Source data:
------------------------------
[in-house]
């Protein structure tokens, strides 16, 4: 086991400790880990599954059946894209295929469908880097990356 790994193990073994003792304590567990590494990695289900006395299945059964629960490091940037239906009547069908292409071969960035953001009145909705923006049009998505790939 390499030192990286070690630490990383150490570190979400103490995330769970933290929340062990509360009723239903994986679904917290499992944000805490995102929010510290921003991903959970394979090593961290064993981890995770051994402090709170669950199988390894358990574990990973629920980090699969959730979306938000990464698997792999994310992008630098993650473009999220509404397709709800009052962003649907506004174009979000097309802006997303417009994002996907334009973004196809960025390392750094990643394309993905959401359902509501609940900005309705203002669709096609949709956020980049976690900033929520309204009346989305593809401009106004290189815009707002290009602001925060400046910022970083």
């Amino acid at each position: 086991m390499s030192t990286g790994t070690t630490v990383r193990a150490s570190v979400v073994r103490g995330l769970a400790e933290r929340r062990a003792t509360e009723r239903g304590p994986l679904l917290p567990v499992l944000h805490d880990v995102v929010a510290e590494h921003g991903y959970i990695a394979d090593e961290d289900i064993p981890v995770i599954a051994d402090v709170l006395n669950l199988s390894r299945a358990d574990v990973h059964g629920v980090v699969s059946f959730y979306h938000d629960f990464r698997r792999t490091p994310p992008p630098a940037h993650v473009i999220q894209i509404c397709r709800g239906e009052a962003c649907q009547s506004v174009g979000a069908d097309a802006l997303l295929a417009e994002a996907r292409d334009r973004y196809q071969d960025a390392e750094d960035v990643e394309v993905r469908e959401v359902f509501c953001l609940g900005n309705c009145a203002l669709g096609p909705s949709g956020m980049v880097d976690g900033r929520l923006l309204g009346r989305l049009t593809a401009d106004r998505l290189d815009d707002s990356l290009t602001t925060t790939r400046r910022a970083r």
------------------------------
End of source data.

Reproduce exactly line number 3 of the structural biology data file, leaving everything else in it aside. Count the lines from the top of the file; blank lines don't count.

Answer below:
């Amino acid at each position: 086991m390499s030192t990286g790994t070690t630490v990383r193990a150490s570190v979400v073994r103490g995330l769970a400790e933290r929340r062990a003792t509360e009723r239903g304590p994986l679904l917290p567990v499992l944000h805490d880990v995102v929010a510290e590494h921003g991903y959970i990695a394979d090593e961290d289900i064993p981890v995770i599954a051994d402090v709170l006395n669950l199988s390894r299945a358990d574990v990973h059964g629920v980090v699969s059946f959730y979306h938000d629960f990464r698997r792999t490091p994310p992008p630098a940037h993650v473009i999220q894209i509404c397709r709800g239906e009052a962003c649907q009547s506004v174009g979000a069908d097309a802006l997303l295929a417009e994002a996907r292409d334009r973004y196809q071969d960025a390392e750094d960035v990643e394309v993905r469908e959401v359902f509501c953001l609940g900005n309705c009145a203002l669709g096609p909705s949709g956020m980049v880097d976690g900033r929520l923006l309204g009346r989305l049009t593809a401009d106004r998505l290189d815009d707002s990356l290009t602001t925060t790939r400046r910022a970083r």